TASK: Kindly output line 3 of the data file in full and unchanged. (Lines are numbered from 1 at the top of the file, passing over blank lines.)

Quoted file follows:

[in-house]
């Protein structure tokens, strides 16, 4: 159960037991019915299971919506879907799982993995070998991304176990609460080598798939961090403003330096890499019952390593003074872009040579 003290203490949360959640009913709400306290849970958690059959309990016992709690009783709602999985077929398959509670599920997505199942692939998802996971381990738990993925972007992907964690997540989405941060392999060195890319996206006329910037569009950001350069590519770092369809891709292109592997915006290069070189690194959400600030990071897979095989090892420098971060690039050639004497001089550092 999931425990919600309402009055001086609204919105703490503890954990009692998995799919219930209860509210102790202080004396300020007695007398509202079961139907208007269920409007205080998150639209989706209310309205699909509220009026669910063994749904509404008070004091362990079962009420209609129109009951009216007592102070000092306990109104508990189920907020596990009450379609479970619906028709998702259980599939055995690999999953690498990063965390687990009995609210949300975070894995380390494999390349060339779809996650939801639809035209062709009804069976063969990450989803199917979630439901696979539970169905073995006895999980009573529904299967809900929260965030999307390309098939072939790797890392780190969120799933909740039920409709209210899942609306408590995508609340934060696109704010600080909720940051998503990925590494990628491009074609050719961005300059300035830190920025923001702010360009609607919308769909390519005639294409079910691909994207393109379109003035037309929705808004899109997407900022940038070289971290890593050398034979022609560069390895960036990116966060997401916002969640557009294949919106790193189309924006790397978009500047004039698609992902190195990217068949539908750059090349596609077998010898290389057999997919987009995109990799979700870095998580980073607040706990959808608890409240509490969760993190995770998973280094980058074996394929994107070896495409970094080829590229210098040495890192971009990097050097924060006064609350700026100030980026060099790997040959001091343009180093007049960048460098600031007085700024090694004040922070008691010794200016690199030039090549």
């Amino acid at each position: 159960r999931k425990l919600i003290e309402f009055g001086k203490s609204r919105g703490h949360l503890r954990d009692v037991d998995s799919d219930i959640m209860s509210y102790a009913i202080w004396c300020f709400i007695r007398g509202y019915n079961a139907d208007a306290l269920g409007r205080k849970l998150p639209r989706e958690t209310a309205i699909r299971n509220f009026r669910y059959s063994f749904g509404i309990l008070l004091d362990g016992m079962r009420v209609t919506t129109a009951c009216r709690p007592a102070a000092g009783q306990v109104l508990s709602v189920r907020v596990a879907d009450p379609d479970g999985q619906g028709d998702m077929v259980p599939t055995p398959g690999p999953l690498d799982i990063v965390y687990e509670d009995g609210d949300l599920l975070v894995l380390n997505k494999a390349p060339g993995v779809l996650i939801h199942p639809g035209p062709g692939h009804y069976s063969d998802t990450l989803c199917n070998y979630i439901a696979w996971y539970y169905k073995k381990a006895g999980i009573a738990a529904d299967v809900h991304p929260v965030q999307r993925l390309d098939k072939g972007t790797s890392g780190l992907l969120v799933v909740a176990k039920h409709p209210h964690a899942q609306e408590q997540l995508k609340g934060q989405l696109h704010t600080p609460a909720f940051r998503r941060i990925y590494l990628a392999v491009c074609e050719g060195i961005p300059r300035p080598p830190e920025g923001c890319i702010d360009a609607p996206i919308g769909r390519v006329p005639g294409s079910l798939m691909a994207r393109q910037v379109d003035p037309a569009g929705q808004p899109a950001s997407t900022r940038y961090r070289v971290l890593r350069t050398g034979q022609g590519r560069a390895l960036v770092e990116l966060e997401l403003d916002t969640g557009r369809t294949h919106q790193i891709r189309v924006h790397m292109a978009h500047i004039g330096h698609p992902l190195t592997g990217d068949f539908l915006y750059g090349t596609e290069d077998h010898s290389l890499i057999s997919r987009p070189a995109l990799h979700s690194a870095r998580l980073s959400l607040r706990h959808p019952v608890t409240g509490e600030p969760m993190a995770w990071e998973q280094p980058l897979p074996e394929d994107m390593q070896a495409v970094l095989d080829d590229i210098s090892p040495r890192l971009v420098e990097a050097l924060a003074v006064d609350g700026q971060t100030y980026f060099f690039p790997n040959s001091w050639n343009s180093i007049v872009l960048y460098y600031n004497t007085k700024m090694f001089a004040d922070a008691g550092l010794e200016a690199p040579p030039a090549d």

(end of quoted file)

């Amino acid at each position: 159960r999931k425990l919600i003290e309402f009055g001086k203490s609204r919105g703490h949360l503890r954990d009692v037991d998995s799919d219930i959640m209860s509210y102790a009913i202080w004396c300020f709400i007695r007398g509202y019915n079961a139907d208007a306290l269920g409007r205080k849970l998150p639209r989706e958690t209310a309205i699909r299971n509220f009026r669910y059959s063994f749904g509404i309990l008070l004091d362990g016992m079962r009420v209609t919506t129109a009951c009216r709690p007592a102070a000092g009783q306990v109104l508990s709602v189920r907020v596990a879907d009450p379609d479970g999985q619906g028709d998702m077929v259980p599939t055995p398959g690999p999953l690498d799982i990063v965390y687990e509670d009995g609210d949300l599920l975070v894995l380390n997505k494999a390349p060339g993995v779809l996650i939801h199942p639809g035209p062709g692939h009804y069976s063969d998802t990450l989803c199917n070998y979630i439901a696979w996971y539970y169905k073995k381990a006895g999980i009573a738990a529904d299967v809900h991304p929260v965030q999307r993925l390309d098939k072939g972007t790797s890392g780190l992907l969120v799933v909740a176990k039920h409709p209210h964690a899942q609306e408590q997540l995508k609340g934060q989405l696109h704010t600080p609460a909720f940051r998503r941060i990925y590494l990628a392999v491009c074609e050719g060195i961005p300059r300035p080598p830190e920025g923001c890319i702010d360009a609607p996206i919308g769909r390519v006329p005639g294409s079910l798939m691909a994207r393109q910037v379109d003035p037309a569009g929705q808004p899109a950001s997407t900022r940038y961090r070289v971290l890593r350069t050398g034979q022609g590519r560069a390895l960036v770092e990116l966060e997401l403003d916002t969640g557009r369809t294949h919106q790193i891709r189309v924006h790397m292109a978009h500047i004039g330096h698609p992902l190195t592997g990217d068949f539908l915006y750059g090349t596609e290069d077998h010898s290389l890499i057999s997919r987009p070189a995109l990799h979700s690194a870095r998580l980073s959400l607040r706990h959808p019952v608890t409240g509490e600030p969760m993190a995770w990071e998973q280094p980058l897979p074996e394929d994107m390593q070896a495409v970094l095989d080829d590229i210098s090892p040495r890192l971009v420098e990097a050097l924060a003074v006064d609350g700026q971060t100030y980026f060099f690039p790997n040959s001091w050639n343009s180093i007049v872009l960048y460098y600031n004497t007085k700024m090694f001089a004040d922070a008691g550092l010794e200016a690199p040579p030039a090549d």